Photo by Leigh Beisch
I fell in love today, of all days, with marshmallows, of all things. To be quite honest, I was never a fan of marshmallows. No s'more fan here. But then I got this book -- Marshmallow Madness, by Shauna Sever, from Quirk Books and I'm a believer.
Even though my fear of confection-making ranks right up there with all things yeast, the book quickly reeled me in, with everything from the feel of the book cover (It's puffy!) to the lip-smacking pictures, especially of the one I chose to make -- Maple Bacon Marshmallows -- to the very thorough step-by-step directions.
After I got over the initial "What?!?!? You can make marshmallows -- at home?" I evolved into "Well, I do have everything I need" and capped it with "Let's go!"
I read the recipe several times. I read and reread the basics of marshmallow making. I declared myself on a mission to conquer confection. I gathered my equipment. Tested my candy thermometer (and blessed my hoarding self for keeping it all these years.) I candied the bacon. (Delicious on its own, of course.) I mixed the coating. I got out the ingredients and -- poof! -- in under an hour, I had indeed made marshmallows! Me! Whodathunkit?
It was a bit of a sticky mess and it took paying attention to detail but it was fun to do and the results were worth it. These marshmallows aren't like the commercial kind at all -- all that my limited exposure knows. They're light and airy but they have a bit of texture that really makes them seem like fairy food, not fairy fluff.
And the flavor of maple and bacon and cinnamon together? Heaven. Just like your favorite breakfast in a mouth sized portion. I've always loved the mix of sweet and savory and although this leans more toward sweet, the bacon saves it (for me) from a sugar overdose.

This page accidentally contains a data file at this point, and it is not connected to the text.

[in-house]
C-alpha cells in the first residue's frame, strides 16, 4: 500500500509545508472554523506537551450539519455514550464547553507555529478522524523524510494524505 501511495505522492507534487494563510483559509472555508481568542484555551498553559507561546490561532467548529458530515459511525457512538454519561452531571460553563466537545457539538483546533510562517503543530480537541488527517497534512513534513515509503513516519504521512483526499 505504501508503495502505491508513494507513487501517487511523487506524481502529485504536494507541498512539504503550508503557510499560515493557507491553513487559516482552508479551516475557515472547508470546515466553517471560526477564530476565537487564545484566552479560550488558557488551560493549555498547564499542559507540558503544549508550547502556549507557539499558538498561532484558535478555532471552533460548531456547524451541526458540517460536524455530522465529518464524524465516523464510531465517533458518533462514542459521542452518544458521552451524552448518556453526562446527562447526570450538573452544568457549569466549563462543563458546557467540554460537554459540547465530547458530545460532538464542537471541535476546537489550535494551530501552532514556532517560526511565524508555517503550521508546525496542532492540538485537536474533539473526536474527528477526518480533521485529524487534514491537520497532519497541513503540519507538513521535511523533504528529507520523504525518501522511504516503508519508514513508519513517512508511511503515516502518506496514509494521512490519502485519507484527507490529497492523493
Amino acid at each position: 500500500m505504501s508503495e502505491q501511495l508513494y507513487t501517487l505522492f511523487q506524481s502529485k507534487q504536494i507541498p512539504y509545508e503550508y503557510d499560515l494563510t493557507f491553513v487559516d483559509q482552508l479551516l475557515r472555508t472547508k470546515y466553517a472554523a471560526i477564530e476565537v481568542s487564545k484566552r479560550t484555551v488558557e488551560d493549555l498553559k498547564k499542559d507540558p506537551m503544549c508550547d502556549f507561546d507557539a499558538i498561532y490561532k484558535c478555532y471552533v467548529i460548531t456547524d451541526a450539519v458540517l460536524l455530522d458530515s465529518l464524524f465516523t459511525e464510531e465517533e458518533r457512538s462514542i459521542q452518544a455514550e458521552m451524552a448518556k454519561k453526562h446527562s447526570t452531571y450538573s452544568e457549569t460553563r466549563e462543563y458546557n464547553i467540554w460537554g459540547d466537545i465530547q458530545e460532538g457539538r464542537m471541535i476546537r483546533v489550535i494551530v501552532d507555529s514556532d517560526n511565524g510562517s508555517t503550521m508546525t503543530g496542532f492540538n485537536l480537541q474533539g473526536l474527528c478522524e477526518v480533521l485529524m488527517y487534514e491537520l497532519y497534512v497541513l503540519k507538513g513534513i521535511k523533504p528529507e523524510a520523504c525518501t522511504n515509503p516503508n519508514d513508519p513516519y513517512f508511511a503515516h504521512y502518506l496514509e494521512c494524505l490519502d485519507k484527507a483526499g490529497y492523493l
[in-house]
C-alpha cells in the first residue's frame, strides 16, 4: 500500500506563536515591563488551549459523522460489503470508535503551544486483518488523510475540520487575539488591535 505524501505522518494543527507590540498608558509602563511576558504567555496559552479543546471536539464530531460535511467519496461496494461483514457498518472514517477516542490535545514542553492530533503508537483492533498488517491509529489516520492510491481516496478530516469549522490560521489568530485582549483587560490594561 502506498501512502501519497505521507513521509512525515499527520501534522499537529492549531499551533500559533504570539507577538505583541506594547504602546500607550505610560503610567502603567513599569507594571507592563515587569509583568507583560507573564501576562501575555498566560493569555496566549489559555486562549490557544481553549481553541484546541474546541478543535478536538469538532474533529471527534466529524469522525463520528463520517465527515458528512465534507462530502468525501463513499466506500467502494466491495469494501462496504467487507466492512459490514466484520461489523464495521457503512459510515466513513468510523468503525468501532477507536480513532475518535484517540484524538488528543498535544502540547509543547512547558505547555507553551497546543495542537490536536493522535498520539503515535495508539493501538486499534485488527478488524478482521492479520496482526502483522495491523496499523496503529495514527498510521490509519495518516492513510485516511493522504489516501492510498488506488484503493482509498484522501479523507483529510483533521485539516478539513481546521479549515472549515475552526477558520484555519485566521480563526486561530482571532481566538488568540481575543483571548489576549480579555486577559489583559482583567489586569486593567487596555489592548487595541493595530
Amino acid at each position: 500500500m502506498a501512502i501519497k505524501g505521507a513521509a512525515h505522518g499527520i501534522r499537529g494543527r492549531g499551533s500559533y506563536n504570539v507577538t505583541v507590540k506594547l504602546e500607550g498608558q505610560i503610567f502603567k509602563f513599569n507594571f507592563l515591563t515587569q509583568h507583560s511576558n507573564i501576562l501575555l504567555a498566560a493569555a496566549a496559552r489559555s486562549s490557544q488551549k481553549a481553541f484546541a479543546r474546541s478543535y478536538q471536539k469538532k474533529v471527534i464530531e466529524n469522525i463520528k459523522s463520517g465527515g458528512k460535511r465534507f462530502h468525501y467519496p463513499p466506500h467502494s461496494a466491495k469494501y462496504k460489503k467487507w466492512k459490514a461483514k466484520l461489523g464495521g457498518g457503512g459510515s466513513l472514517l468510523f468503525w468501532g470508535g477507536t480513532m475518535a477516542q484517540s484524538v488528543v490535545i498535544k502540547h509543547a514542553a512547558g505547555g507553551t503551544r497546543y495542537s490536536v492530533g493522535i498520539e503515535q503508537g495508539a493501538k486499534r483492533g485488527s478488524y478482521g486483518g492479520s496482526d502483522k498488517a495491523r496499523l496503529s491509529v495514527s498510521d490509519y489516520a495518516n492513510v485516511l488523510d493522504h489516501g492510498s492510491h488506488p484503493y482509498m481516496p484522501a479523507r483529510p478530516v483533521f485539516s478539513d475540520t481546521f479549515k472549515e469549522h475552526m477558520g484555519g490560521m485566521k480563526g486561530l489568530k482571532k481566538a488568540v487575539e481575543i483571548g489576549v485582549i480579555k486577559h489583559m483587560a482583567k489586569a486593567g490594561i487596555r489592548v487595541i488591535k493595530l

Now that I have this success under my belt, I just may have to branch out and explore more of the book: Sea Salt Caramel Swirls would be pretty close to these and so would Salted Peanut ones. Pineapple Rosemary? Maybe. Margarita Marshmallows. Very intriguing. Chocolate Malt. Mango-Chile-Lime. A lot of choices. Of course, there's also Strawberry and Vanilla. And great ideas for decorating and making desserts with your marshmallows. There's a lot of inspiration in this book.
And although I don't think these will quite cut it this summer when the grandsons want to roast marshmallows by the fire, I'm still pretty tickled.
Props to Shauna Sever, who blogs at Piece of Cake, for creating such delectable concoctions and for providing such clear step-by-steps. And the photography from Leigh Beisch is simply outstanding. And thanks to Quirk Books for the review copy. The enthusiasm for the book is my own, and genuine.
Maple Bacon Marshmallows
from Marshmallow Madness
makes about 2 dozen 1 1/2 inch marshmallows
4 1/2 teaspoons unflavored powdered gelatin
1/4 cup cold water
2/3 cup sugar
1/2 cup Grade A dark or Grade B maple syrup
1/4 cup light corn syrup
1/4 teaspoon salt
1/8 teaspoon cinnamon
1/2 cup chopped candied bacon*
1/2 cup Classic Coating**
(Before anything, check all your equipment, especially your candy thermometer, and make the Candied Bacon and the Classic Coating. Then you can get started.)
Lightly coat an 8 x 8 inch baking pan with cooking spray.
Whisk together the gelatin and cold water in a bowl and let soften.
Stir together the sugar, ample syrup, corn syrup, water and salt in a medium saucepan. Bring it to a boil over high heat, stirring occasionally, until it hits 240 degrees F. (Be prepared to lower the heat as need -- this syrup has a tendency to bubble up.) Microwave the gelatin on high until completely melted, about 30 seconds. Pour it into the bowl of a stand mixer fitted with the whisk attachment. Set the mixer to low and keep it running till you're ready to add the syrup.
When the syrup has reached 240 degrees F., slowly pour it into the mixer owl. Increase the speed to medium and beat for 5 minutes. Increase to medium high and beat for 3 more minutes. Add the cinnamon, increase to the highest speed. and beat for 1 minute more. Quickly fold in the bacon bits. Pour into the prepared pan. Sift coating over top. Let it set in a cool dry place for 6 hours.
Use a knife to loosed the marshmallow from the edges of the pan. Invert the slab onto a work surface. Cut into piece and dust again with more coating. Eat 'em up!
*To make candied bacon, lay 6 or 7 slices on a wire rack set over a sheet pan lined with foil. Combine 1/4 cup brown sugar and 1/8 teaspoon cinnamon. Rub over both sides of bacon. Bake at 350 degrees F until deeply caramelized, 30 to 35 minutes. Let cool before chopping into bits.
**Classic Coating: Sift 1 1/2 cups confectioner's sugar with 1 cup corn or potato starch. (Store extra tightly covered.)